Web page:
Your first months

Information for each stage of feeding your baby

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You might now be thinking about getting out of the house more, or wondering about expressing so that your partner can share feeding duties. Whatever stage you're at, have a read of the pages below for useful tips and advice.

Top tips for carrying on with breastfeeding

Here's some ideas to help you begin to fit breastfeeding with your day-to-day life

Top tips for breastfeeding

FeedGood's top tips for the first few months

  • Join a breastfeeding support group or a parent and toddler group. You'll be able to chat with other breastfeeding mums and your little one can play with new friends!
  • Don't worry about having to buy a breastfeeding friendly wardrobe, just try breastfeeding in what you already have to see what you feel most confident in.
  • Wearing a sling should allow you to breastfeed and do other things at the same time - like putting a wash on or playing with another child.
  • Have a night out. Being a new mum is hard work, so make sure you take time to enjoy yourself!
  • If you drink alcohol, wait 2-3 hours before feeding so it has time to leave your system. Some mums choose to feed their baby expressed breastmilk for the first feed after a night out, but keep in mind that too long a gap between feeds can lead to engorgement.
  • If you plan on returning to work at some point, consider getting your baby used to expressed breastmilk earlier, rather than later. That way you can be sure your baby is happy drinking from a cup or bottle.

Why breastfeed in the first few months?

If you can, continuing to breastfeed for the first few months is brilliant for your baby's health. It's recommended that you breastfeed exclusively for around 6 months, and then continue breastfeeding alongside solid food. The normal length of time to breastfeed is for 2 years or longer, but just aim to keep going for as long as you can.

benefits of breastfeeding

Breast milk: still all your baby needs

Your milk is changing all the time to be perfectly suited to your baby as they grow, so it makes sense to breastfeed for as long as possible. Your breast milk still provides everything your baby needs and helps protect them from getting ill.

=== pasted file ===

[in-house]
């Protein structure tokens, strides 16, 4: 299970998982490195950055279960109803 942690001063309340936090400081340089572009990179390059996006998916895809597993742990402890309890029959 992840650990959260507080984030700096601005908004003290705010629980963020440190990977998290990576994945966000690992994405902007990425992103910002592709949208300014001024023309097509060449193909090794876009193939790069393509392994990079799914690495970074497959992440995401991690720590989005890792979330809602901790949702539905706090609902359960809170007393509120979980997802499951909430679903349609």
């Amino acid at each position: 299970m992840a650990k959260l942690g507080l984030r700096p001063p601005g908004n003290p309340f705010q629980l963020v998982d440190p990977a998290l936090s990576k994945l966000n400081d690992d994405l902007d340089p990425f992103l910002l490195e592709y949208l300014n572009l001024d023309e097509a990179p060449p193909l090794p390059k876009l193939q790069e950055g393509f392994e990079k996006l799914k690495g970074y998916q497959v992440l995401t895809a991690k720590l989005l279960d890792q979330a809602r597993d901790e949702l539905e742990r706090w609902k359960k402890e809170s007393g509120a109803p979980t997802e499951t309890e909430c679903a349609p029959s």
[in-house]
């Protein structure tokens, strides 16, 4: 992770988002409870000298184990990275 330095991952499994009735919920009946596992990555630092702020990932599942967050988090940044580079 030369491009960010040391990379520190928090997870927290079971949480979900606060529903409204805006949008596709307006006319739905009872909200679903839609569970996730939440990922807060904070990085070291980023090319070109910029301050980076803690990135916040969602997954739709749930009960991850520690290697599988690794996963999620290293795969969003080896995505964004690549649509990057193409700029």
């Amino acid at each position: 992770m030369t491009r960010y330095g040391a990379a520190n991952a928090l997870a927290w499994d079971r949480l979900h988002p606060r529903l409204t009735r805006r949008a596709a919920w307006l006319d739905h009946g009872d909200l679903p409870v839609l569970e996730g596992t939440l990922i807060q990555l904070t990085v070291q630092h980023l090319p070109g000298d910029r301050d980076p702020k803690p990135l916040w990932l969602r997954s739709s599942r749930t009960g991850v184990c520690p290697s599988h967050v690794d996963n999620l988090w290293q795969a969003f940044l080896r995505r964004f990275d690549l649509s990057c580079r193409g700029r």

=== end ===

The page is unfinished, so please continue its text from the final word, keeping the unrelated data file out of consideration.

breastfeeding at one months old

The more you breastfeed, the more milk you will have. Most babies aren't ready for solid foods until around six months, but even when they do, their main source of nutrients will still be milk for several months. For the best health advantages for your baby, it's important to carry on breastfeeding responsively to make sure you always make enough breast milk for your baby as they grow.

Getting used to breastfeeding in the first few months

Hopefully you're feeling pretty confident about breastfeeding now, and enjoying it! For many mums, the key to keeping up breastfeeding is working out how to breastfeed when they're out and about. You might want to just go and meet friends or join a toddler group or just get out for a walk!
happy mum and baby breastfeeding
Read on for tips on how to get help from the people around you and how to breastfeed when out and about, as well as help with other common queries you might have.

Am I doing it right?

Now that you've been breastfeeding for a while you hopefully feel a lot more confident. If you're still having problems, like soreness or difficulty getting your baby to attach to the breast, don't worry. The pages below should help and you can always have a chat with your midwife/health visitor, or even pop in to a local breastfeeding support group.

Is my baby getting enough breast milk?

Because they can't see exactly how much milk a baby is drinking when breastfeeding, some mums worry if their growing baby is getting enough. 

older breastfeeding baby

How much and how often?

All mums and babies are unique so it's impossible to give an exact 'right' amount, but as long as you feed when your baby tells you they are hungry and feed for as long as they want you can be pretty sure they're getting enough.
You can often tell how well your baby is feeding from their nappies - have a look at our page on 'Signs your baby might not be getting enough milk" to see what your baby's nappies should look like at this stage, or use our feeding checklist for some reassurance.

Nutrition facts: your growing baby

Breast milk is still the only food your baby needs to grow into a healthy and happy child. It's not recommended you introduce solid food or other fluids until your baby is six months old

properties of breastmilk

Healthy Start Vitamin D Drops 

In Scotland we don't get enough sunlight for you to make it in your breast milk, so give your baby Healthy Start vitamin drops - most pharmacies stock them.

What should I look out for?

Breastfeeding is generally a painless, enjoyable experience and a lovely way to build a strong bond with your baby. However, there are certain uncomfortable and sometimes painful conditions that can affect some breastfeeding mums. Read on to find out what they are and how to deal with them.